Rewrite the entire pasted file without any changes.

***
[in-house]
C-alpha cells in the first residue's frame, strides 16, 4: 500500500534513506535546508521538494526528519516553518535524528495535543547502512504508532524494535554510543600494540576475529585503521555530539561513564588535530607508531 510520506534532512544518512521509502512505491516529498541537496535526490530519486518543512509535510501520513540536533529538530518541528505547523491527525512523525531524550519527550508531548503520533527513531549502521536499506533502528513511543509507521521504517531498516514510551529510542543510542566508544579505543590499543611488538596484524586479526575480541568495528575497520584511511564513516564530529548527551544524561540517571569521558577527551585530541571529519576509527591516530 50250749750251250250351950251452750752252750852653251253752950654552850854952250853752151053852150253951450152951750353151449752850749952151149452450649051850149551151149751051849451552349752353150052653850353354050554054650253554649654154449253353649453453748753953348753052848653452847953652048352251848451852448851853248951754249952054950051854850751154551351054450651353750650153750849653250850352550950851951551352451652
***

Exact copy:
[in-house]
C-alpha cells in the first residue's frame, strides 16, 4: 500500500534513506535546508521538494526528519516553518535524528495535543547502512504508532524494535554510543600494540576475529585503521555530539561513564588535530607508531 510520506534532512544518512521509502512505491516529498541537496535526490530519486518543512509535510501520513540536533529538530518541528505547523491527525512523525531524550519527550508531548503520533527513531549502521536499506533502528513511543509507521521504517531498516514510551529510542543510542566508544579505543590499543611488538596484524586479526575480541568495528575497520584511511564513516564530529548527551544524561540517571569521558577527551585530541571529519576509527591516530 50250749750251250250351950251452750752252750852653251253752950654552850854952250853752151053852150253951450152951750353151449752850749952151149452450649051850149551151149751051849451552349752353150052653850353354050554054650253554649654154449253353649453453748753953348753052848653452847953652048352251848451852448851853248951754249952054950051854850751154551351054450651353750650153750849653250850352550950851951551352451652